Oct. 15, 2013
RICHMOND, Va. (AP) - An assistant state attorney general improperly advised two energy companies in a natural gas drilling royalty fight against southwest Virginia landowners, but she did so without her supervisor's knowledge, according to a report from the Inspector General's Office obtained by The Associated Press.
In the report issued Tuesday to the Attorney General's Office, Inspector General Michael F. A. Morehart wrote that the assistant attorney general "inappropriately used commonwealth resources in support" of private litigation fighting class-action lawsuits by landowners who claim the companies cheated them out of tens of millions of dollars in royalty payments for natural gas drilled on their properties.
Morehart wrote that the attorney general's office did not become aware of the email correspondence until Sept. 23 and the assistant attorney general was removed from the case.
The assistant attorney general, whose name was redacted from the report, provided "litigation strategy" to attorneys for the energy companies when she claimed to be defending the constitutionality of a state law, the report concluded.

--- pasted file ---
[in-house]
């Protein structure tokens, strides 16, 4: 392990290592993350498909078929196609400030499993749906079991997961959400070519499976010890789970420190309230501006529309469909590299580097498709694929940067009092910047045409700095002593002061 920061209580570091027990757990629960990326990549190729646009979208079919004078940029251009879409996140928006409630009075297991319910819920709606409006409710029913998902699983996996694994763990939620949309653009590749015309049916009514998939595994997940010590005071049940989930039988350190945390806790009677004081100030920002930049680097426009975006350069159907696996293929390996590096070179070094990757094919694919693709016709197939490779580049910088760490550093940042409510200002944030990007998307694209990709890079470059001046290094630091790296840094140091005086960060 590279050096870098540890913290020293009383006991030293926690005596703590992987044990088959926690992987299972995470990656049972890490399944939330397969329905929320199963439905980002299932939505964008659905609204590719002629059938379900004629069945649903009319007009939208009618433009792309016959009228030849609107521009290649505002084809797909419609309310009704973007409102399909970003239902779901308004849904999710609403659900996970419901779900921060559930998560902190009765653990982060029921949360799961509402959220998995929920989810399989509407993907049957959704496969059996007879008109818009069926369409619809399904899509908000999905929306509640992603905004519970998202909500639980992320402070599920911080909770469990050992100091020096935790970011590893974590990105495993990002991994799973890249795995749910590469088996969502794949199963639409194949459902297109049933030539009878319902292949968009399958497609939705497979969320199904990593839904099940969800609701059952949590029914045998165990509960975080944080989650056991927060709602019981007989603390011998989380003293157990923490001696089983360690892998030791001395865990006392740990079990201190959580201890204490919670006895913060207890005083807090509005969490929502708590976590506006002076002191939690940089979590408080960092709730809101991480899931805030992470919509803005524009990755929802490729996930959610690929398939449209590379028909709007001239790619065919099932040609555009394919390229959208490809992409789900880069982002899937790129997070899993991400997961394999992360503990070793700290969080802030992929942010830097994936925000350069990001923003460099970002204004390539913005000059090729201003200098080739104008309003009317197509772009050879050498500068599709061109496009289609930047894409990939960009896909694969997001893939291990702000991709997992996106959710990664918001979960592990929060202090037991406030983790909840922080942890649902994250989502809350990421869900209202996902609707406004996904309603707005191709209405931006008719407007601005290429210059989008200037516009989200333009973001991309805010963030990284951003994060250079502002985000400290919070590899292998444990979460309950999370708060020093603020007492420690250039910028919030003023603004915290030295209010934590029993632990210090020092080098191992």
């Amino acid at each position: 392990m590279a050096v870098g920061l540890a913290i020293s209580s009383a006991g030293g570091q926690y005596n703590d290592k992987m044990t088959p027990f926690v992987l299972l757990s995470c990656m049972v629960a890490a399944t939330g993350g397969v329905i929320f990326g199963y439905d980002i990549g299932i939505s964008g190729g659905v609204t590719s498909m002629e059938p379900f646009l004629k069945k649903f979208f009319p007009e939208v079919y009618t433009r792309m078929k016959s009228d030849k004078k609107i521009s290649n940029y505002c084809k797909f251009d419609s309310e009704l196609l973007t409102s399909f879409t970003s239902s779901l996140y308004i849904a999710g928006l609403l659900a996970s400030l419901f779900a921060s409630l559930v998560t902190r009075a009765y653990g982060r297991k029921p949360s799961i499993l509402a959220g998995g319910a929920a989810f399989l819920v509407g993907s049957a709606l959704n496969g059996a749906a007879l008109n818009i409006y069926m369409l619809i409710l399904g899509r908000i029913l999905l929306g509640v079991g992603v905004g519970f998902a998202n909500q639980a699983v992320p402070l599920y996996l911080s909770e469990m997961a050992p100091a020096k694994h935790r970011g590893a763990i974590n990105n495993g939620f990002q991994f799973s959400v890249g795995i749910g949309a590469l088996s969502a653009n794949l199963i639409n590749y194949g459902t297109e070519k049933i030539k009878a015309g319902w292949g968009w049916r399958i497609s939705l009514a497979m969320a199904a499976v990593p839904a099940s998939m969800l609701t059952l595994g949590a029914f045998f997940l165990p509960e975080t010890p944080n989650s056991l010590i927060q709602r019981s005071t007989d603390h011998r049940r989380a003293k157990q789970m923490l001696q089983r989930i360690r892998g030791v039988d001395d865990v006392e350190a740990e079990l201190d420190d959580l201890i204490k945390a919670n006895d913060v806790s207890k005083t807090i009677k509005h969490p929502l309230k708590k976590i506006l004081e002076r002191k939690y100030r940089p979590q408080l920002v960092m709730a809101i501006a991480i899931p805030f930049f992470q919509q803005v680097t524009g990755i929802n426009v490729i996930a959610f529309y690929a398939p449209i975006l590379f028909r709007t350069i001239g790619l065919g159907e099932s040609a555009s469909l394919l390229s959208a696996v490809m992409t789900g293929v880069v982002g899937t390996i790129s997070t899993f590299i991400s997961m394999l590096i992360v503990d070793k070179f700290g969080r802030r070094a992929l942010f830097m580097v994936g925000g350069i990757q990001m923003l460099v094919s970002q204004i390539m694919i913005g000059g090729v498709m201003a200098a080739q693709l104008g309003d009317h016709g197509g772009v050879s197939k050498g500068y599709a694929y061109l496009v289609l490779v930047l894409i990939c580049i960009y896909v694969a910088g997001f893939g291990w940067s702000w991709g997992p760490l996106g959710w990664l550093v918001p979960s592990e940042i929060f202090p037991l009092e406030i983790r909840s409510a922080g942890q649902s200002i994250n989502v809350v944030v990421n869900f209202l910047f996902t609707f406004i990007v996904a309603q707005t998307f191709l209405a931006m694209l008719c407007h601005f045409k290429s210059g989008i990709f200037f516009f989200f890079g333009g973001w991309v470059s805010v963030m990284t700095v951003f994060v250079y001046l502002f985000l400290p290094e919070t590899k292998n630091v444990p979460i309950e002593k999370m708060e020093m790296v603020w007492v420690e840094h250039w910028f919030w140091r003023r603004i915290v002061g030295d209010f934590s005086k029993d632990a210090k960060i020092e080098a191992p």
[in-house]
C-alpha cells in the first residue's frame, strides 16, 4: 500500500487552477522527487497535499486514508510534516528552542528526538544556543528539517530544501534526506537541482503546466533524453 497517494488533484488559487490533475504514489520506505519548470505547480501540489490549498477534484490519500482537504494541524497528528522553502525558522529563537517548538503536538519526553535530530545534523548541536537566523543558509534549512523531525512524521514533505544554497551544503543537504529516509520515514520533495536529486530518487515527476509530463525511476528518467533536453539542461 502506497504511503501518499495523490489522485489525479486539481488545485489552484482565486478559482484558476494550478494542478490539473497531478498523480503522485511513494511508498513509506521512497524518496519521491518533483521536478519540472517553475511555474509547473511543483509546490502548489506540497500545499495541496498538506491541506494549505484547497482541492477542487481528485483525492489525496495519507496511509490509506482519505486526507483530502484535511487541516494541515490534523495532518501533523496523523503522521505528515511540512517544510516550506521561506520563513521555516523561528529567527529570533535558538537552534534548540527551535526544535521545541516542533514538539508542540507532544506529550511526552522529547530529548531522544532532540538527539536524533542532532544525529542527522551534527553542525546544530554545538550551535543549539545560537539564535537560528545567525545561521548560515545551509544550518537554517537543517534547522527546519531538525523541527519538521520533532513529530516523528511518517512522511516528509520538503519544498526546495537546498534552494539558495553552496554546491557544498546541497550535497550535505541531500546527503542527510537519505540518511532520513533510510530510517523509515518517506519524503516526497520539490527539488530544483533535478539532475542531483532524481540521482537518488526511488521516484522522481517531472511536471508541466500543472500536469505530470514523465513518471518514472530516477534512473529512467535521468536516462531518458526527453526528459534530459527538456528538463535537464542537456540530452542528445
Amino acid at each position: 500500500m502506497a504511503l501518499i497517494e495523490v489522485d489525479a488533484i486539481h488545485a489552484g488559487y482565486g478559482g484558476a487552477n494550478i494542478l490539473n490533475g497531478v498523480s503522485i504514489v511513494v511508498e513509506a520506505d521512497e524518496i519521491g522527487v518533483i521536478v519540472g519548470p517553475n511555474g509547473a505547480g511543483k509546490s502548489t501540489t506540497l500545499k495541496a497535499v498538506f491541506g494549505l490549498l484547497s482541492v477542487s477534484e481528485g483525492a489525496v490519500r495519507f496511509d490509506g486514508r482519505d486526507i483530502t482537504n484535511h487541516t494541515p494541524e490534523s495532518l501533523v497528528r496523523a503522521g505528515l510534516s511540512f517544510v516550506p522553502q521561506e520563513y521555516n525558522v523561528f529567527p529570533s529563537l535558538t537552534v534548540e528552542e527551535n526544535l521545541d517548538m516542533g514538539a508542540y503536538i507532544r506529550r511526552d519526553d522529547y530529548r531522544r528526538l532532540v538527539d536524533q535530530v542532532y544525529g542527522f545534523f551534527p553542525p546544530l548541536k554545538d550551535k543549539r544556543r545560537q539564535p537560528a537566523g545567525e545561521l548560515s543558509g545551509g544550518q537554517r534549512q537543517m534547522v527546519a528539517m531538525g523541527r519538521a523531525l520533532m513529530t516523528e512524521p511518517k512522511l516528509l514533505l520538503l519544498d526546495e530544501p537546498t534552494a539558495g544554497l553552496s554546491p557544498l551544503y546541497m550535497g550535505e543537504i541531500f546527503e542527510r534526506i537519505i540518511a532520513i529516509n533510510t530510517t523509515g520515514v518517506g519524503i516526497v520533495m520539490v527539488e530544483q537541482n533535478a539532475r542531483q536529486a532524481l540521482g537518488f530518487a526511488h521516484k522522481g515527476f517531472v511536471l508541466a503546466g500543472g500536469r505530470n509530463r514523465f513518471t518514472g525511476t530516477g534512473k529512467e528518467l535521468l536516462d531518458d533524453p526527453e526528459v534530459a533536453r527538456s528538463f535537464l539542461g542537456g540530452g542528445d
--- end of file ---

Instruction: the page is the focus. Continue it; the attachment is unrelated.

The investigation was sparked by an the assistant attorney general's email correspondence with EQT Production Co. and CNX, which prompted a federal magistrate to write that she was shocked by the advice to the companies on how to fight the lawsuits. U.S. Magistrate Pamela Meade Sargent identified the assistant state attorney in court papers this summer as Sharon Pigeon, counsel for the Virginia Gas and Oil Board.
The revelation has been an embarrassment for Attorney General Ken Cuccinelli, the Republican candidate for governor whose campaign received more than $100,000 from CONSOL Energy, the parent company of CNX. He has said Pigeon was overzealous in defending a state law.
Cuccinelli has rejected "in the strongest possible terms" any suggestion that campaign donations from CONSOL have influenced his office's handling of the case.
In a statement issued Tuesday, Cuccinelli's spokesman said the report supports "what we have said from the beginning: Attorney General Cuccinelli had no prior knowledge of the content of these emails and he did not authorize them."